One part of each day was dedicated to oral hygiene seminars, where locals mostly children gathered in the court yard. We split them into small groups and demonstrated brushing on volunteers and even ourselves! To ensure they understood the information we had the help of interpretors and we asked the children to show us how to brush as well. We were able to provide every child we saw with a toothbrush and toothpaste, which was a great achievement.
Total number of check-ups: 1475
No treatment required: 808
Total number of extractions: 576
Total number of restorations: 205
Conclusion and Further Work
Over the seven days we were able to see an extraordinary number of patients. Although a large number did not require treatment they were still screened for oral disease and given preventative advice. A number of ‘no treatment’ patients did require complex treatment, which we were not able to offer in our basic clinic and so they were referred to the local hospital. The oral hygiene levels were poor and many people lacked a basic understanding and so many of the teeth were past the restorable stage, hence the reason for the large number of extractions.
Overall I believe our visit was a great success as we were able to deliver treatment in a very remote part of the world where many people do not have access to and cannot afford dental treatment. Not only were we able to offer much needed pain relief but our oral hygiene instruction, which they were very keen to learn and appreciate and will be passed on for generations to come. In addition our ability to provide every patient we saw with a toothbrush was a very satisfying achievement.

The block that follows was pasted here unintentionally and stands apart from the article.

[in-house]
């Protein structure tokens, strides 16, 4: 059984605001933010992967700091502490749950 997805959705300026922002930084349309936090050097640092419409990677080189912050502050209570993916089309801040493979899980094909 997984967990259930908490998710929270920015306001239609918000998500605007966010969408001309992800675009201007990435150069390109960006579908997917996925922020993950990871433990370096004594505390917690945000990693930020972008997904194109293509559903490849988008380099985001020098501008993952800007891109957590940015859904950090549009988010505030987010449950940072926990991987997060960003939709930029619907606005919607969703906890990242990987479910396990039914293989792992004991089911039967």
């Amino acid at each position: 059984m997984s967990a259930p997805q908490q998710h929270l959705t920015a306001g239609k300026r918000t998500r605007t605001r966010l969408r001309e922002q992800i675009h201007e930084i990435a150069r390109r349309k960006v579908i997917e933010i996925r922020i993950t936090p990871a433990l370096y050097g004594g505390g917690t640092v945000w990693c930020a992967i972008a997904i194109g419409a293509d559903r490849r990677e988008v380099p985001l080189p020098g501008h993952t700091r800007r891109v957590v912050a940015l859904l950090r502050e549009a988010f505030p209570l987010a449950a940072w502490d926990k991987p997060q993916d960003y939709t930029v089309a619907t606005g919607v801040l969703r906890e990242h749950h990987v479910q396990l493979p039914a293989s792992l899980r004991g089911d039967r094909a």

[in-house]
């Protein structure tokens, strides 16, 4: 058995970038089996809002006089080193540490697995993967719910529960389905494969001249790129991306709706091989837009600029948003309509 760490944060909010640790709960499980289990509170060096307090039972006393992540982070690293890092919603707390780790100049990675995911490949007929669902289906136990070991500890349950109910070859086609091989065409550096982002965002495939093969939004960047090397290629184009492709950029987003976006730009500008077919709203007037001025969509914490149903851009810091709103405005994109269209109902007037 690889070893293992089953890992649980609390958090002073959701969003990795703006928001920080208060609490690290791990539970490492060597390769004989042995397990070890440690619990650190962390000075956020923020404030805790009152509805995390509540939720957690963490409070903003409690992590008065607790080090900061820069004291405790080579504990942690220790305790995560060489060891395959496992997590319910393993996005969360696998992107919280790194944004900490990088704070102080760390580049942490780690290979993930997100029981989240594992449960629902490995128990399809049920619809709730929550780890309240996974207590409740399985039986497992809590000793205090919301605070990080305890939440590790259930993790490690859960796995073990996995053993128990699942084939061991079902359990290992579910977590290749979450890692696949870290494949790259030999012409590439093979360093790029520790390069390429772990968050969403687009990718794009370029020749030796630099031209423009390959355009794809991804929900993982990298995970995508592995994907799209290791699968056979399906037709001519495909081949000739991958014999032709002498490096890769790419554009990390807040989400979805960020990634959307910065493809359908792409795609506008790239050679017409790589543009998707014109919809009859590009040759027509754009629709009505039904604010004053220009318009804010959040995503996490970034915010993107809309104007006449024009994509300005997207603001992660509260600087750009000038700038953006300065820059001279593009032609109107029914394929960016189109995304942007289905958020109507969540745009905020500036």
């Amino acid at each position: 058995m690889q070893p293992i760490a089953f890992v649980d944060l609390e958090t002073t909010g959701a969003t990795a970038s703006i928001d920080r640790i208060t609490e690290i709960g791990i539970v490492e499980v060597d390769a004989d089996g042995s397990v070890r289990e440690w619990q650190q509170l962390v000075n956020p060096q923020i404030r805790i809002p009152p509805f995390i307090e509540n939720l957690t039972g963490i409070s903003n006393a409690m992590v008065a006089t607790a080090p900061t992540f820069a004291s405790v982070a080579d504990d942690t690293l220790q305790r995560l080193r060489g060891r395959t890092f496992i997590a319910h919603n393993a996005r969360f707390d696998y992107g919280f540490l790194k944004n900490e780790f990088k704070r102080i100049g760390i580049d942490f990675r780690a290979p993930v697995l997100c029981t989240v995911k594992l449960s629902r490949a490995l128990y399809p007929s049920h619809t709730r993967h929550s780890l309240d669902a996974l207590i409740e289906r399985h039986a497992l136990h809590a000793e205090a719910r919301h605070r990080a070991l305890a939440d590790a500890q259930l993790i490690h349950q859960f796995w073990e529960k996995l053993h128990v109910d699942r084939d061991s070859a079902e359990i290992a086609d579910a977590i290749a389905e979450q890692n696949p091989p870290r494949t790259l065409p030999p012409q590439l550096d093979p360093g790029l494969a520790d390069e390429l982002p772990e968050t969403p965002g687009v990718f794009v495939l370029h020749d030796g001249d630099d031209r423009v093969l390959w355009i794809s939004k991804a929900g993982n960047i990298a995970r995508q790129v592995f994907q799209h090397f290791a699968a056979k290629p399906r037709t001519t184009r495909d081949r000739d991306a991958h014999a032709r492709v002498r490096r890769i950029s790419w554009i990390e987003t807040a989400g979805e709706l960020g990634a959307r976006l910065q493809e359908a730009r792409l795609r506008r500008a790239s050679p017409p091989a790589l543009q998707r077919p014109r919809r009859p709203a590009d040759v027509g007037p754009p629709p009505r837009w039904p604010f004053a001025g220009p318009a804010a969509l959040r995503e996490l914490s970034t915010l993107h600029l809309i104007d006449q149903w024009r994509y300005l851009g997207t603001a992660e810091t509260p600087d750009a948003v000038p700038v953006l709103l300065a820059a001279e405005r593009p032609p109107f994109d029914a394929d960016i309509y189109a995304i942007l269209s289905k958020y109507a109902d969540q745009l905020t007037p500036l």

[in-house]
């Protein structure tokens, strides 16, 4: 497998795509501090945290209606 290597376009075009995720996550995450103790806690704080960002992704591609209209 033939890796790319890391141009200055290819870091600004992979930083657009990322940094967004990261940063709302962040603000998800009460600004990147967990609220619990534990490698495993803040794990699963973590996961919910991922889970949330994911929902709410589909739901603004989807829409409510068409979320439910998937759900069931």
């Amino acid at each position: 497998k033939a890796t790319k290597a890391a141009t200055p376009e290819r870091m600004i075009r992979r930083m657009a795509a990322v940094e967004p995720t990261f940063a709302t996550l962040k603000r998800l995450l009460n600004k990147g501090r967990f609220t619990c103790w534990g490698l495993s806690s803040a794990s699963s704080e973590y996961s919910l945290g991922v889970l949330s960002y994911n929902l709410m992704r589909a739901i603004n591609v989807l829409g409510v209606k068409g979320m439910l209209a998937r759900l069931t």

To improve and enhance our work it would be worth visiting the region in the future to see how the individuals are getting on. In addition our clinic did not offer definitive restorative materials such as amalgam and so for a future visit it would be beneficial to provide more sound restorations, whose properties are superior to glass ionomer cements. A shockingly large number of patients we saw were smokers and we provided very little smoking cessation advice. So for a future visit and to improve the quality of care delivered it would be highly beneficial for the locals to learn the risks of smoking.
Before visiting Vietnam I had travelled other countries in the far east, however Vietnam was positively distinct from its neighbours. I found the people of the country to be both humble and hospitable in every way from our friends in the Degenhardt foundation to the shopkeepers and street vendors. The landscape was breathtaking and we were lucky to visit the local mountain regions, ancient pagoda’s and beaches in Danang. This elective experience allowed me to open my eyes to Vietnamese people, culture and way of life.
On one occasion we were exploring the village and a local old lady came out from her house to befriend us. Although we could not communicate with her she insisted on talking to us endlessly in Vietnamese. She introduced us to all the members of her family and instructed them to bring out their chairs and sit with us. This for me sums up the hospitable and kind nature of the Vietnamese people. Still recovering from the war and rebuilding their country they are eager to make foreigners feel welcome.
The tailoring in Vietnam is of exceptional quality and we were all able to take advantage of the local tailors and purchased our own custom made suits and enjoyed in designing our own clothes. To suit foreign needs they had all the latest fashion catalogues available and were able to stitch our clothes in under 24 hours for fitting!
The chance to deliver dental treatment in a completely different setting was both a challenging and highly satisfying experience. Despite the pressure of large numbers of people waiting, the heat and our basic dental equipment our group found great joy in participating in this elective programme. In addition I was able to improve my skills as a dentist particularly in oral surgery
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Vietnam Photo Journal
by Don Funk